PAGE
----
The Employee Plans Compliance Resolution System (EPCRS) is the IRS’ comprehensive correction system for tax-qualified retirement plans, currently set forth in Rev. Proc. 2008-50 (we expect a new EPCRS Rev. Proc. to be released in the near future). One correction method under EPCRS allows operational failures to be voluntarily corrected using a plan amendment that conforms the term of the plan to the plan’s prior operation (the so-called “retroactive amendment” correction method). Specifically, EPCRS states that an operational failure may be corrected under its voluntary correction program (VCP) “by plan amendment to conform the terms of the plan to the plan’s prior operations, provided that the amendment complies with the requirements of §§401(a), including the requirements of §§401(a)(4), 410(b), and 411(d)(6).” See EPCRS §4.05(1).
In our experience, however, the IRS imposes two additional requirements when an employer wants to fix an operational failure by retroactive amendment: (1) the applicant must demonstrate the employer’s intent during the period of the failure; and (2) the applicant must demonstrate the employees’ expectations during the period of the failure. These additional requirements seem to be an important component of a successful retroactive amendment VCP application. Indeed, in the March 22, 2011 BNA Pension and Benefits Reporter an IRS representative, discussing retroactive amendments in the context of a plan mergers, stated “you would have to give us enough documentation to show what the intent of the employer was and what the employees understood the benefits to be.” In another example, the IRS put the requirement this way in its response to a VCP submission seeking to use the retroactive amendment correction method:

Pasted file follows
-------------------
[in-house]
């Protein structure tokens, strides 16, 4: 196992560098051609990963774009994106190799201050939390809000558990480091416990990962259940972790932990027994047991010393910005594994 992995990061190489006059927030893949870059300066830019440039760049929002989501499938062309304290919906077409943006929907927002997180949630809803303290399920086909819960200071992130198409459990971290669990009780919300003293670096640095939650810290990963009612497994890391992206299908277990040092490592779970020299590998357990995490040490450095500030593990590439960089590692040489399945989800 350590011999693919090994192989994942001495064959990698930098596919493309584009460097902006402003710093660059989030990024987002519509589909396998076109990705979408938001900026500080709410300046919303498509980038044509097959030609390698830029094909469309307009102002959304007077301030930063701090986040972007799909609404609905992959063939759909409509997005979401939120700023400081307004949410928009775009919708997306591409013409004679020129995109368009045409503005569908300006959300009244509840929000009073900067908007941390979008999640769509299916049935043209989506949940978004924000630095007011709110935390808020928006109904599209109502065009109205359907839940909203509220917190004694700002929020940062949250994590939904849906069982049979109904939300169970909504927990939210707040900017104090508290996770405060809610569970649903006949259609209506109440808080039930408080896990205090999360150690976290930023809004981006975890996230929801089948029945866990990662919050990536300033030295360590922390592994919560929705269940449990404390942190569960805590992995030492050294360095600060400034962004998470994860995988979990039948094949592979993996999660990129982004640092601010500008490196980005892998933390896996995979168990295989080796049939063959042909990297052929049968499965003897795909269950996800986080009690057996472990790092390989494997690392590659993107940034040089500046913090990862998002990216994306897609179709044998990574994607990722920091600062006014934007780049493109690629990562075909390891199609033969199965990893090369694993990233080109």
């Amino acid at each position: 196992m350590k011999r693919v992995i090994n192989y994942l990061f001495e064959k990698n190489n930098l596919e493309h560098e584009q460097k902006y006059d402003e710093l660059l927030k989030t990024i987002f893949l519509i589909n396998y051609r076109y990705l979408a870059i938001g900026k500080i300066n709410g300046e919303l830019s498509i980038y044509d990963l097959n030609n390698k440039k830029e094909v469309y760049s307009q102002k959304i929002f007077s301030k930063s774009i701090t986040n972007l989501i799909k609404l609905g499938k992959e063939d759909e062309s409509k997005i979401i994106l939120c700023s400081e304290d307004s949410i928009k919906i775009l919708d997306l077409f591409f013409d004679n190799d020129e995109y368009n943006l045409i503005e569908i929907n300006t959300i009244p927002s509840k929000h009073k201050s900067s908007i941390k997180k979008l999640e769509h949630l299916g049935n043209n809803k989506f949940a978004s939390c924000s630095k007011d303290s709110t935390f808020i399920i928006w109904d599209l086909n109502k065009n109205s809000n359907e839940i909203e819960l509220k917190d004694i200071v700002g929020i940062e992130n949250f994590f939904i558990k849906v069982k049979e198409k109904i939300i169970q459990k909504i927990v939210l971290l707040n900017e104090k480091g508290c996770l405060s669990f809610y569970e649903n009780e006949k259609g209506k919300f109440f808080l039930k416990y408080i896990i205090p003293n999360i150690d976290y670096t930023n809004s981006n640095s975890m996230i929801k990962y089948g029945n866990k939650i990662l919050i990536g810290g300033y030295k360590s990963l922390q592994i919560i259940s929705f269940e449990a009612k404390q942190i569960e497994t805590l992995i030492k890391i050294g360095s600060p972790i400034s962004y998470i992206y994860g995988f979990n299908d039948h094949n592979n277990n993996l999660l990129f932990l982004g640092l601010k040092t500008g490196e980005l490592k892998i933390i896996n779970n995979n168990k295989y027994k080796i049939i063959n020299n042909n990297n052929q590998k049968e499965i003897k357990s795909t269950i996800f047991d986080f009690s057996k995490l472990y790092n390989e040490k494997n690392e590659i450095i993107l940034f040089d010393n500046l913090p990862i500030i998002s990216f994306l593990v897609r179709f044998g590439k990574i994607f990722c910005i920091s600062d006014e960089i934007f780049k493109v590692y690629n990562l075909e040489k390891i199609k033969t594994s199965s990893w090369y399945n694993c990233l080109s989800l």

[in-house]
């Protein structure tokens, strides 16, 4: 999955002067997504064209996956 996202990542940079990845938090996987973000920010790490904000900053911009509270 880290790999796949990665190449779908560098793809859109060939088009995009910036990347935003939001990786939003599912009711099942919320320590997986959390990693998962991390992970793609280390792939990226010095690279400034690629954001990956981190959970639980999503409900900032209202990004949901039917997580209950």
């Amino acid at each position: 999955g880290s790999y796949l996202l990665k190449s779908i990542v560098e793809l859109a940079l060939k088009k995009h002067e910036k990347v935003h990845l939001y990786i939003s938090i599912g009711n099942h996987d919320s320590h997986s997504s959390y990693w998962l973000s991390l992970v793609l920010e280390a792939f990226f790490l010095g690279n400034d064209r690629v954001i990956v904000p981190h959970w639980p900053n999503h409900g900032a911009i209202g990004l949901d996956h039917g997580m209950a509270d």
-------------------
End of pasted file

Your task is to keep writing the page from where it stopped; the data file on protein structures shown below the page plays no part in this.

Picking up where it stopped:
“Could you provide any evidence showing employer intent and employee expectation? Such evidence might consist of meeting minutes, communications with consultants, and communications with employees.”
EPCRS does not state that there is any requirement that an applicant show either employer intent or employee expectation in order to be eligible to correct an operational failure via the retroactive amendment correction method. In fact, the words “intent” and “expectation” are not in EPCRS. Nevertheless, the IRS appears to consistently require evidence of intent and expectation before allowing retroactive amendments. Perhaps we will see these requirements articulated in the updated EPCRS procedures. Until then, an applicant should expect to answer these two somewhat unexpected questions after they have submitted a VCP application. To be forewarned is to be forearmed.
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